Computational Fluid Dynamics Modeling of Urban Dispersion at Neighborhood Scale Validated with Tracer Data from Joint Urban 2003
J. Flaherty, Washington State University., Pullman, WA; and E. Allwine, B. Lamb, K. J. Allwine, and F. Gouveia
During the Joint Urban 2003 field campaign, a 90 m wind speed and tracer concentration vertical profile system was erected approximately 1 km from the tracer release. During study periods, continuous 5-minute averaged concentrations of SF6 tracer gas were measured at 7 heights, from 10 to 75 meters above ground level. The vertical profile results show that tracer is relatively well-mixed through the depth of the measurements, and that most of the variation in tracer concentration observed in the profile time series is related to changes in wind direction as opposed to changes in vertical turbulence profiles. These vertical profile data along with other surface tracer concentration and turbulence data are compared to preliminary simulation results obtained using the computational fluid dynamics FLUENT model, a commercially available CFD package. At this urban scale, the upwind structures are represented as simplified blocks with appropriate heights and footprints. Characterization of dispersion at this distance yields information concerning the bulk turbulence generated by the downtown buildings, the rate at which pollutants are removed from the downtown core, and the spatial extent of hazardous pollutant concentrations.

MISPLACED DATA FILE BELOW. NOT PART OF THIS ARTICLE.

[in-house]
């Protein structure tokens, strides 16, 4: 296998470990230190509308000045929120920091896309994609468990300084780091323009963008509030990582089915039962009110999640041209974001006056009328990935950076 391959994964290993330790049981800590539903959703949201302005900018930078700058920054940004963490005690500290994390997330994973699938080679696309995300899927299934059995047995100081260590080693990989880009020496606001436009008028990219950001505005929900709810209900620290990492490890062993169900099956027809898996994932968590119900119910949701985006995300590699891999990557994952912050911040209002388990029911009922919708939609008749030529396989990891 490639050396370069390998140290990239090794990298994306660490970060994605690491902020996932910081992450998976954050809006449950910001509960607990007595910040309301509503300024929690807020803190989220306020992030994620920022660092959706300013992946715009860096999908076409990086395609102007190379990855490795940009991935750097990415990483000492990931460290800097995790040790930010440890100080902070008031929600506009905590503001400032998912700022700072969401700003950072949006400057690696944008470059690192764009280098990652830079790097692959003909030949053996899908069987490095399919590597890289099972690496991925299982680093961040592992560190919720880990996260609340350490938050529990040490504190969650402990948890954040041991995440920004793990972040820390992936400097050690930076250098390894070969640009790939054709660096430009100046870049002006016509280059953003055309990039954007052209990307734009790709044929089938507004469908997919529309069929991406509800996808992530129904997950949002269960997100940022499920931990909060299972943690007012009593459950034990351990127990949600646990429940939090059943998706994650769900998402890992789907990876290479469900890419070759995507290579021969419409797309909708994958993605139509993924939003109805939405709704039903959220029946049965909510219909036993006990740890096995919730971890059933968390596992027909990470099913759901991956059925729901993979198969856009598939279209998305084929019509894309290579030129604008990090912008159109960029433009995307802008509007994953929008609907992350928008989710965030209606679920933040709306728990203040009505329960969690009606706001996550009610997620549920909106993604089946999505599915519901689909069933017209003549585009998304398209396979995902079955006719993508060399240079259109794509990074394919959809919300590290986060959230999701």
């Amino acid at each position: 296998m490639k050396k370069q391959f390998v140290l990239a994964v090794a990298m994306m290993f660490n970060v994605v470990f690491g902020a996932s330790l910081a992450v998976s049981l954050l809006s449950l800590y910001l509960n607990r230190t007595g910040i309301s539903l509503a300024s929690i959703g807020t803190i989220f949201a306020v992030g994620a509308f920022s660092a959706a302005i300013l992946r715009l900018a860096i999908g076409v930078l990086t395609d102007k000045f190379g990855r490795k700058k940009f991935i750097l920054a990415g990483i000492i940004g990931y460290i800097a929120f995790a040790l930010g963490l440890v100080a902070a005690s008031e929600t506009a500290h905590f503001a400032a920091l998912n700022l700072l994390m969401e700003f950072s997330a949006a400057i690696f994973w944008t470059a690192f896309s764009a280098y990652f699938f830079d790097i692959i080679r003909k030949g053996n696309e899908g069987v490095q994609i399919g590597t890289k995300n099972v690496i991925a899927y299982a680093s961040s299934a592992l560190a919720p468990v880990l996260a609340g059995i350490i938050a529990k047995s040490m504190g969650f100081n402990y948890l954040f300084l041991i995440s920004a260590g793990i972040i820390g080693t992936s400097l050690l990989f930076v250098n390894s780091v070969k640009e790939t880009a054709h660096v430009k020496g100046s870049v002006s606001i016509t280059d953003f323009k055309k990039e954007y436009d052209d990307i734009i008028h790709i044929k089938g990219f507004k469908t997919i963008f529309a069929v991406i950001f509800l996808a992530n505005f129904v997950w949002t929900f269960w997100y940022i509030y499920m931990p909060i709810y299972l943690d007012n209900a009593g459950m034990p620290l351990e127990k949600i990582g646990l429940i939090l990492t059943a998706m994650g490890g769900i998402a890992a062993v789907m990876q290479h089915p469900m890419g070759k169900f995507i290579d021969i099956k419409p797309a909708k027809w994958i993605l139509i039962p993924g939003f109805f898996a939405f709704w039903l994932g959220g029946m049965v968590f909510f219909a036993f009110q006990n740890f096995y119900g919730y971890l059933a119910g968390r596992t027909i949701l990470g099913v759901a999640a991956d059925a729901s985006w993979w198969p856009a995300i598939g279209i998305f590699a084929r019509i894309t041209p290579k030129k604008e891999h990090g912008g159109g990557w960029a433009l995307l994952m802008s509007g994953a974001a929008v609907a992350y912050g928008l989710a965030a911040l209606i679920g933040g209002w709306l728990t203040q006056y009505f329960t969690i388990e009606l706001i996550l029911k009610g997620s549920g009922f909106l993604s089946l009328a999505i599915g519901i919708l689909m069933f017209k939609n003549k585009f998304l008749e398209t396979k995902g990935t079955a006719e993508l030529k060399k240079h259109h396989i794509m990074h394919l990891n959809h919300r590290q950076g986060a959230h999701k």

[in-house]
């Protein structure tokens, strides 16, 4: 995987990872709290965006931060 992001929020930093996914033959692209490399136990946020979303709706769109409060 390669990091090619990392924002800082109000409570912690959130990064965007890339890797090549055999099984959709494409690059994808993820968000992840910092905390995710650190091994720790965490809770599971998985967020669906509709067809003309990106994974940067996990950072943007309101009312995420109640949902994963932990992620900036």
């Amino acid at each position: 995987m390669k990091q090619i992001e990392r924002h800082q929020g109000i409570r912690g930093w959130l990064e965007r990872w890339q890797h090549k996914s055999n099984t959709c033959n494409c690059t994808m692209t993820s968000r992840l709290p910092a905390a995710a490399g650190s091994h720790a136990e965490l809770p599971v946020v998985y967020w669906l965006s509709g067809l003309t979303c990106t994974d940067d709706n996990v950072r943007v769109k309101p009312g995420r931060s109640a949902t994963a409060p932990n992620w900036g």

Poster Session 2, Urban Field Campaigns
Wednesday, 25 August 2004, 5:00 PM-7:00 PM
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